Catch it 

Record how you feel each day in a journal protected with a four-digit pin for privacy. This app allows you not only to record your emotions and thoughts, logging what you were doing and how you felt at the time, but also encourages you to reflect on the experience and exchange negative thoughts for positive ones. Great for overthinkers and those who sometimes struggle with or are confused by their emotions. This app encourages you to see your progress, however small, tracking minute changes that are personal to you. If you stick with it, it can be very rewarding!

Chill Panda 

An interactive game that guides you through breathing exercises, gentle ‘poga’ (panda yoga) and non-strenuous workouts.  Perfect for use in breaks between studying to keep you active and energised, although probably not suitable for the library. 

Student Health App 

Endorsed by the NHS, this app offers concise but thorough advice specifically aimed at students on all manner of health-related topics including: Skin, Love & Sex, Travel, Drink & Drugs, Healthy Living, First Aid, Common Ills and Mind. For each health-related issue there is information about causes, symptoms, warning signs, self-care and action to take, making this a good resource to consult if you are worried about your (mental) health. The ‘overviews’ for the mental health sections are extremely informative and complete with up-to-date facts, useful for anyone suspecting they may have a mental health issue and wanting to know more.

Feeling Good 

A collection of recordings — between 3 and 11 minutes long — aimed at motivating and reassuring listeners. The featured tracks (‘a confidence boost’, a ‘guided body relaxation’, ‘mindfulness in 3 minutes’ and a ‘relaxation boost’) are good to listen to for morning motivation, perhaps while eating breakfast or cleaning your teeth, or, alternatively, when you need to wind-down in the evening. The only downside to this app is the number of in-app purchases you are encouraged to make to access more recordings.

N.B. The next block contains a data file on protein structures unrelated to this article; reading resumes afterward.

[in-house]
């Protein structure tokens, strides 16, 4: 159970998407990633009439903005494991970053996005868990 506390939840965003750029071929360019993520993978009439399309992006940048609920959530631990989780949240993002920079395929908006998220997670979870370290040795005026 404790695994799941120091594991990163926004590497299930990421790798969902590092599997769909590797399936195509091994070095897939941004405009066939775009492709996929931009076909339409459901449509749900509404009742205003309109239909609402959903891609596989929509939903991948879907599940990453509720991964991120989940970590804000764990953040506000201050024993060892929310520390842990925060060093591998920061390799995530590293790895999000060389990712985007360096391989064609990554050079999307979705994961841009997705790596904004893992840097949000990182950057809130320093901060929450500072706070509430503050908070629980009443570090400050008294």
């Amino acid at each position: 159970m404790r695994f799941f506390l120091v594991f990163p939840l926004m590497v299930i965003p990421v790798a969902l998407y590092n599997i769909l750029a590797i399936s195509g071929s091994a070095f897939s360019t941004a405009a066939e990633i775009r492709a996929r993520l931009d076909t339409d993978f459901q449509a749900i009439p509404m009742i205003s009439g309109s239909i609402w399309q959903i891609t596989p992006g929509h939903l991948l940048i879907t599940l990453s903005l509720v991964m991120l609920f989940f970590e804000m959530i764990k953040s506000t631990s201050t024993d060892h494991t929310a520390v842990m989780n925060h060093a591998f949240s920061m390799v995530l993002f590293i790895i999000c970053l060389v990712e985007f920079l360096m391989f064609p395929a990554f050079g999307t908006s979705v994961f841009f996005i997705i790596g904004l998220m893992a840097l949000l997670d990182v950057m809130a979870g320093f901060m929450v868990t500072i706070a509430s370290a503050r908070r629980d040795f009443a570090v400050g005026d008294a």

A collection of stimulating but simple cognitive exercises perfect to distract or focus an anxious mind. This app features virtual recreations of satisfying actions like ‘click pen’, ‘bubble burst’, ‘chop it’,  ‘clean mist’ and ‘colouring’ that are effective ways to engage your brain if you are feeling a little sluggish or distract your mind from that one thing you can’t seem to stop thinking about. Unfortunately there are quite a few pop-up adverts that can be interrupting.

Hopefully these short reviews will encourage you to explore the variety of apps aimed at managing mental health and to consider some of them in your daily life to make things a little easier. There are lots more out there, so keep searching. Stay tuned for our next Mental Media post where we will be discussing a different form of media!

For more apps like these, you can visit the NHS library (https://www.nhs.uk/apps-library/) where apps are recommended for specific health-related issues. 

Written by Kitty Bushell.